A trader works Friday, April 20, 2012, on the trading...

A trader works Friday, April 20, 2012, on the trading floor at the New York Stock Exchange. Markets were sliding Monday, April 23, on fears over the health of the European economy. Credit: Getty Images

A collection of worrying news out of Europe sent stocks sharply lower Monday.

The Dutch government collapsed Monday, a day after French president Nicolas Sarkozy lost the first round of that country's presidential election. A new report showed that European government debt continues to pile up despite severe budget cuts, which have led to unrest and political upheaval across the continent.

Europe's major stock markets plunged. In the United States, the Dow Jones industrial average lost 102.09 points to close at 12,927.17. The Dow had dropped as many as 183 points in trading Monday morning then spent the rest of the day climbing back.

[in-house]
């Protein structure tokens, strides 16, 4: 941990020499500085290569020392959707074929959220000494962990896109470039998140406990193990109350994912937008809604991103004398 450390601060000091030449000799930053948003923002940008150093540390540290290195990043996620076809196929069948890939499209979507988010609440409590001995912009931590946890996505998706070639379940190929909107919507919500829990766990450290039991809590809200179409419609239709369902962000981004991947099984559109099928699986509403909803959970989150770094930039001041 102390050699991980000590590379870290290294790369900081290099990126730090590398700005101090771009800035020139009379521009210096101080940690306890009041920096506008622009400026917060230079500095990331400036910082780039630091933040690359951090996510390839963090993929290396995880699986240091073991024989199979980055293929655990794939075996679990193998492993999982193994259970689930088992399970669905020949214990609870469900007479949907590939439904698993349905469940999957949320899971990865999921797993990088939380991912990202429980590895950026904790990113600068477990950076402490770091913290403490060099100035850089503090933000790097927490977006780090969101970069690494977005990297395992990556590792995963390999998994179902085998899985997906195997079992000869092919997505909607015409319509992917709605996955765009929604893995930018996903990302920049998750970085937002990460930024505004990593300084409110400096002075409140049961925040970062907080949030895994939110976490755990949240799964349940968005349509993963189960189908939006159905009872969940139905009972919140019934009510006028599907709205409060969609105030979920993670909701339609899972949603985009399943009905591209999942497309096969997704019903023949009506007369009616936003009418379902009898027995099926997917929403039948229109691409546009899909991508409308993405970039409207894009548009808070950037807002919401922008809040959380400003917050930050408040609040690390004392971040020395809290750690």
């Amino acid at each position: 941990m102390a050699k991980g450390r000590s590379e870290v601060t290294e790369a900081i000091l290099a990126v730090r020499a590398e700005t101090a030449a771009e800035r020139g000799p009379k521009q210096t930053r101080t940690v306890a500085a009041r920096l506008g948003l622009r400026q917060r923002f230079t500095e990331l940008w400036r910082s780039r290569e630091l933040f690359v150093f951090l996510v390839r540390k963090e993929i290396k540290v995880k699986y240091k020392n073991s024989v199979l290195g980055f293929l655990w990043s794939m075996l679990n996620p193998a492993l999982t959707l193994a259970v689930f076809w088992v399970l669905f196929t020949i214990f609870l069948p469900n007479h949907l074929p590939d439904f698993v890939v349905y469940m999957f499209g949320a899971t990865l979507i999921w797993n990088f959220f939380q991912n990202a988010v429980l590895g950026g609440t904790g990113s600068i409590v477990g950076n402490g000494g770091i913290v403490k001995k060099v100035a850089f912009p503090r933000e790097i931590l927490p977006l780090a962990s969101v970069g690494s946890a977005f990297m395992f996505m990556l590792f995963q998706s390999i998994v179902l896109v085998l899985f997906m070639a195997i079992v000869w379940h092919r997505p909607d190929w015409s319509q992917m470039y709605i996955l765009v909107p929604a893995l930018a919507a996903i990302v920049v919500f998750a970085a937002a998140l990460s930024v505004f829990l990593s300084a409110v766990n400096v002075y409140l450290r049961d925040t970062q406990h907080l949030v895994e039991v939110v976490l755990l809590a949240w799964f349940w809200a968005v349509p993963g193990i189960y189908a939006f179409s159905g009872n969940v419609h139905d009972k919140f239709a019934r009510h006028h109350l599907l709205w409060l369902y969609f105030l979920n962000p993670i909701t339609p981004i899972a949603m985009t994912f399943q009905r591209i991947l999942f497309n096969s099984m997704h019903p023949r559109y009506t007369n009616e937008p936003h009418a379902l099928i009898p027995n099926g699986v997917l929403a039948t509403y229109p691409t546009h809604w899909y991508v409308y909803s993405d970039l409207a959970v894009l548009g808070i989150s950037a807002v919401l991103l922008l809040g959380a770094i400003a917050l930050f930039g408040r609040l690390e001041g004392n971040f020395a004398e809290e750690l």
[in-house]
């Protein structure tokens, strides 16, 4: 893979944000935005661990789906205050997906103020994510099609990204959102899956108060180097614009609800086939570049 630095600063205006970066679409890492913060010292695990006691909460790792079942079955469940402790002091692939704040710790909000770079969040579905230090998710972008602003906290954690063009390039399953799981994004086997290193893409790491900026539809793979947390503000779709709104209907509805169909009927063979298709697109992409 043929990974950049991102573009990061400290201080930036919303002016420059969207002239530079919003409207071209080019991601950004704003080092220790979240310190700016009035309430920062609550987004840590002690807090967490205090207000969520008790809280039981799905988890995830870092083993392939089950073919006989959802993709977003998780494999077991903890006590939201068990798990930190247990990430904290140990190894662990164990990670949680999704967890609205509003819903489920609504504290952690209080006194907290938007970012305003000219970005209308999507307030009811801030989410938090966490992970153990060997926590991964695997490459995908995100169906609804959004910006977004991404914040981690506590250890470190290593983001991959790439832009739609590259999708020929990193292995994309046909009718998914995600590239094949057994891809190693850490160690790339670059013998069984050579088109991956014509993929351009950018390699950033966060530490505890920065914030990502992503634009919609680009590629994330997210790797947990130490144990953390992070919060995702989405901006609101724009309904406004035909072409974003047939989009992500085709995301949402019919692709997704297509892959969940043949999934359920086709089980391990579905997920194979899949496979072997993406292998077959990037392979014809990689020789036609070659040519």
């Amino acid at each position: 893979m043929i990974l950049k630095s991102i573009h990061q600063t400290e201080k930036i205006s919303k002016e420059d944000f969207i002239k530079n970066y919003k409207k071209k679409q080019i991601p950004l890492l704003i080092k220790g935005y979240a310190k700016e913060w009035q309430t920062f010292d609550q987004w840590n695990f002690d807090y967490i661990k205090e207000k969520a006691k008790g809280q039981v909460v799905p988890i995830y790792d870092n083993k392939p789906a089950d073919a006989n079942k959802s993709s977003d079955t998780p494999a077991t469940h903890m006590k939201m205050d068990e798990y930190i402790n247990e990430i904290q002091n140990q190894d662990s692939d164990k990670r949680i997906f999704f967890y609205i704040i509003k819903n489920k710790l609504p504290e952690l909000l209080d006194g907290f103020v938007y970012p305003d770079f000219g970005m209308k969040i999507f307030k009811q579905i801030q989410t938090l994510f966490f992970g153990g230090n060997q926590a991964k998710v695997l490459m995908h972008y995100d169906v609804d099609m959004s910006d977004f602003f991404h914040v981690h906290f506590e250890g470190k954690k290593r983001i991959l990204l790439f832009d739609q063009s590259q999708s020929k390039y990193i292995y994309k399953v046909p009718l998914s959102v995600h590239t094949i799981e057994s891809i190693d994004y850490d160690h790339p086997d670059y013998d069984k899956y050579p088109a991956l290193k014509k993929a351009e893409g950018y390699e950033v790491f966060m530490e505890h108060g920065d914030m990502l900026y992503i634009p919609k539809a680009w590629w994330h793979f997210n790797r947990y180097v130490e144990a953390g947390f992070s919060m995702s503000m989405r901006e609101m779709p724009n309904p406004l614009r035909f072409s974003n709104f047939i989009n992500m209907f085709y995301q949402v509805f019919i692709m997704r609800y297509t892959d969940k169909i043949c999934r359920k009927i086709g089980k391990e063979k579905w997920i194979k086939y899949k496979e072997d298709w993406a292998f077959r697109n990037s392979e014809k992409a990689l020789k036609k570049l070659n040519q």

"The main concern today is the stability of the eurozone as a whole," said Dan Greenhaus, chief global strategist at the brokerage BTIG.

Figures reported by the European Union's statistics office confirmed the effects of budget-cutting programs on countries that use the euro currency. Even with widespread spending cuts, overall debt rose to 87.2 percent of gross domestic product, the highest level since the euro was created.

The Standard & Poor's 500 index fell 11.59 points to 1,366.94. The Nasdaq composite fell 30 points to 2,970.45. -- AP

Latest Videos